“I know my place,” Dave says to a colleague as he passes him in the corridor. This has been Dave Simons’ friendly greeting to his co-workers for the past 50 years, and his ‘place’ has been very firmly as a valued employee of Static Systems Group.
Dave tells us his journey with the company began early in 1971 when, along with his class mates from a local school, he visited Static Systems on a career fact finding expedition. Here he was introduced to the then company M.D., John Mountford. Liking what he saw, and being rather cheeky, when John enquired if anyone had any questions, Dave asked if they offered apprenticeships. John said ‘yes’, and suggested Dave contact him again when he had left school. Dave did of course, and arrangements were made to meet again at 8 o’clock in Static Systems’ reception.
On arrival, Dave was taken through to the metalwork fabrication department, introduced to the supervisor and within half an hour was shadowing another employee. Mid-morning Dave asked John if there was any chance of an apprenticeship, to which the reply was: “You’ve started!”
Dave’s first job was to drill and pin boxes – which he later discovered were back-boxes for nurse call bedhead units. But there was a problem! At only 4Ft 8” tall, he couldn’t reach the drill and consequently had to make himself a stool to stand on. Although even now he’s not the tallest of employees, Dave did subsequently grow.
Dave spent a few months in metalwork, and during that time – on 9th August to be exact – three girls arrived: Jackie, Jennifer, and Lorraine. Eight years’ later, Dave and Jennifer’s friendship had developed into something more, and on October 6th, 1979 they married. Four years later Jennifer left to start a family; although following a short break from Static Systems she was back working at the company again and to this day is still employed.
Dave has fond memories of the Turner family who have owned the company for almost all of the time he has worked here. He reflects: “The Turner family has played a big part in my life. Their success in business has in turn kept me employed; providing financial security which has enabled me to buy my own home and to support my family.”
After serving a five years’ electronics apprenticeship, Dave moved to work within the special assembly department, building the company’s bespoke equipment which at the time was in high demand. Then he moved to the systems engineering design (SED) department, which at this stage of his career he believed would help him realise his ambition of joining the external sales team. He soon realised however that his strengths lay not as a salesman ‘selling’ the company’s systems, but as an internal sales engineer where his extensive technical knowledge and experience could be put to good use, and so in 1990 his career took another turn. Then, sometime later, it was back to SED where he remained for the next 15 years.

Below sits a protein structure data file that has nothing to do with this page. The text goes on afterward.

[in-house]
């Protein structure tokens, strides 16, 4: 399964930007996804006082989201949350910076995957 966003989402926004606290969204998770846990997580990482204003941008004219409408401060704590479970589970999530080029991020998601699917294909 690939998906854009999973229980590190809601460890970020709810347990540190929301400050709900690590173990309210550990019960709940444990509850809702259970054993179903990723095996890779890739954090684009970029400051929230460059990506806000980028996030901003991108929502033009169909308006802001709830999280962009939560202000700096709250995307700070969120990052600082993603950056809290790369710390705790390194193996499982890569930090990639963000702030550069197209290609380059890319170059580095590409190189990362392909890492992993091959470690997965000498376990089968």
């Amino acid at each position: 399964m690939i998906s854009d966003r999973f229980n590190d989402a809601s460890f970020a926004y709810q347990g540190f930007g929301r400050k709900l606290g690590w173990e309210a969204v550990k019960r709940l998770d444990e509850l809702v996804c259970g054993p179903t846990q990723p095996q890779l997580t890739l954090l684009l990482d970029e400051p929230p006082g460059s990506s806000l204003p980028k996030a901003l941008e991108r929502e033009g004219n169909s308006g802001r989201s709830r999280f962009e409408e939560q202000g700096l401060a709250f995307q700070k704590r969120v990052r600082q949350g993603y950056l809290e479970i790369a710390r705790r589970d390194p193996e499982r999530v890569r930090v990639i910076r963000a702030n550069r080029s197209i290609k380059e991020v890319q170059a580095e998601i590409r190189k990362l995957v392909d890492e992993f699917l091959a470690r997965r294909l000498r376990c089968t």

On being asked why he has stayed so long with the one company, Dave replies that it has enabled him to have a varied and fulfilling career.
“Being able to move between departments throughout my career and to change focus has brought about variety, presented me with new challenges, and enabled me to grow as a person. I’ve never needed to look for employment elsewhere. I’ve also met lots of different characters along the way which has kept the job interesting,” he says.
“Throughout my career I have always felt motivated, and of course it’s given me a purpose to get up in the mornings. I have particularly enjoyed interacting with colleagues and solving any issues that have arisen.”
At aged 44, Dave considered that he probably didn’t have sufficient business knowledge and undertook five years’ part-time studying to attain a business degree. After all he says: “Who knew where the remainder of my career might take me.”
He didn’t have to wait too long for the answer. On learning that the factory supervisor was shortly to retire, he applied, was given the position, and found himself overseeing the assembly department where the company’s life-critical alarm and communications equipment is manufactured. He also became a lead-member of the site security team which often makes him the first and last employee on site, as well as the first port of call for any unscheduled out-of-hours activities.
Dave says: “When I heard about the factory supervisor position I knew I was ready for a new challenge. I felt I had more to give to the company and that I could put the knowledge I had to even better use than I was at the time. This subsequently progressed to also overseeing the metal work department and a remote plant where the company’s medical supply units are built. I could see ways of improving the way we operate, and was keen to give back to the company as thanks for the years of support given to me.”
In 2020, Dave was made Production Manager. It’s in his nature to help people and of course he also wants to see the company continue to flourish. He sees the next stage of his career to be in encouraging and helping to develop the members of his team.
“To me life is about personal happiness, personal progression, being true to myself and my family, alongside supporting colleagues and being a valuable employee. I intend to give our team leaders the opportunity to grow and to develop rewarding careers. I see it as part of my role to encourage them to develop their own way of running their departments which I hope will bring about job satisfaction and a feeling of self-worth – just as it has for me.
From all you colleagues…
Thank you Dave. It’s a pleasure working with you!